Such distortions create a wedge between private and social valuations ofspecific economic activities. These wedges can be represented by ?= {?1,?2,. . . , ?k}                                                                    …….(1)Where ?krepresents the distortion in activity k.

The distortions can be modeled asconstraints on policy-making problem that take the general form.µis (?, …) ? µip (?,…) ? ?i = 0                                                   ……(2)    Where,                                                         µis (?, .

..) net marginal valuation ofactivity i by societyµip(?, …

) net marginal valuation of activity i by private agentTheeconomic activities depend not just of the set ? of distortions, but on levelsof consumption, labor supply, asset- holdings, etc. If u is welfare of theaverage member of society, then the gain in welfare from reducing one of thedistortions marginally isd?/dtj= – ?j * ?i d{?is(t,…) – ?ip(t,…)} / dtj                              …….(3)?i ? 0, i = {1, 2, . . . , k} are the Lagrange multipliers corresponding tothe constraints connected with each of the distortions. The first term on the righthand side of eq.

(3) captures the ‘direct effect’ of a small change in tj:a small reduction in tj increases aggregate welfare by an amountgiven by the multiplier associated with the jth constraint, j. Thesecond term captures the effect of varying tj on the aggregated sum of the gapsbetween the social and the private valuation, with the weights corresponding toeach distorted activity’s own Lagrange multiplier.The standard growth model consists of number ofdistortions in the economy yielding the result that along a (constrained)balanced growth path consumption and capital grow according to.ct/ct=?kt / kt = ? r(1 ? ? ) ? ?                                                  …….(4)Where:Cis consumption; k is capital; r is the rate of return on capital; t is the taxrate on capital; ?is the world rate of interest and a dot over a variable denotes the rate ofchange over time.Inaddition, the private return on capital r is given byr= r (a, ?,x)                                                                                   …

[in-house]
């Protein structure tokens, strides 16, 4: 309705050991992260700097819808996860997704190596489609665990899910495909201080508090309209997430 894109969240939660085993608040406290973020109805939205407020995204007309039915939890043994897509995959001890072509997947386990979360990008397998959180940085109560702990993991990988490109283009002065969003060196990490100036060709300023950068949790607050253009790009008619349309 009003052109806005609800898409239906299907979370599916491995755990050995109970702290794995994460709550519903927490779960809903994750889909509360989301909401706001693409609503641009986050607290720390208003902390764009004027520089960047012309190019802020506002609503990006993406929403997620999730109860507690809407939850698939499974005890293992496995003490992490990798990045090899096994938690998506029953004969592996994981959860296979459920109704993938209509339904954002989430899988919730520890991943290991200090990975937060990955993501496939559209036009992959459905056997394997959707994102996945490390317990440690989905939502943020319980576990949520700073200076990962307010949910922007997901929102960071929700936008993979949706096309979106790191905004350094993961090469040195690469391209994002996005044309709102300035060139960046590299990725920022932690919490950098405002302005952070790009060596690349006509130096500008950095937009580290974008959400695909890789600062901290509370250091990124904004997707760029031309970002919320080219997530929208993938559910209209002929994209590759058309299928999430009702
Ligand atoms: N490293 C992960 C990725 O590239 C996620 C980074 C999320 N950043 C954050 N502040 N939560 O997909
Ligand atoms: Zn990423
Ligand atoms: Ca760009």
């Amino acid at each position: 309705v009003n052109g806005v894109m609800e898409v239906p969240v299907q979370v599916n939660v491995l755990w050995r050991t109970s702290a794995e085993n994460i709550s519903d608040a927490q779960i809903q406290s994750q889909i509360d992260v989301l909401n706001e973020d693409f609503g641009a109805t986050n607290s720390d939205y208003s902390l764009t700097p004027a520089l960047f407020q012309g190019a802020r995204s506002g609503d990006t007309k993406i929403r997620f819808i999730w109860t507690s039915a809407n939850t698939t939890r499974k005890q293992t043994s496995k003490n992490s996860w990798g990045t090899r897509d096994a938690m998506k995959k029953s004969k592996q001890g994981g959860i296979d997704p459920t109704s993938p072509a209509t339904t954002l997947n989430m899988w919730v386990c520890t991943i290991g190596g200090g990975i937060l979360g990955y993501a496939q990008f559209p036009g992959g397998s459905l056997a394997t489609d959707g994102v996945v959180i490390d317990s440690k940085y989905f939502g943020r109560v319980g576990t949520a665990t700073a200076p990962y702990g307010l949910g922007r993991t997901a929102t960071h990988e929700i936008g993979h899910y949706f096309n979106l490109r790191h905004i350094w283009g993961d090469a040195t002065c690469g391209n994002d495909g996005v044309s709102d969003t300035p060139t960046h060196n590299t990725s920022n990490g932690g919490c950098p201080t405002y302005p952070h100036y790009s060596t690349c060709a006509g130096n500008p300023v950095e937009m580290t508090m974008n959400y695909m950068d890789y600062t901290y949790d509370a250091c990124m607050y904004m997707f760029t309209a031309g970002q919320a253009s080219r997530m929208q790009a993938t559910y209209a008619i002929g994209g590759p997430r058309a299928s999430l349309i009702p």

.…(5)where: a = indicatorof total factor productivityx = availability of complementary factors ofproduction.? = index ofexternality (a higher ? means a larger distortion).

Eq.4 & 5 summarize the possible factors that can affect growth performance.13.EMPIRICAL ANALYSIS OF POSSIBLE BINDING CONSTRAINTS IN PAKISTAN3.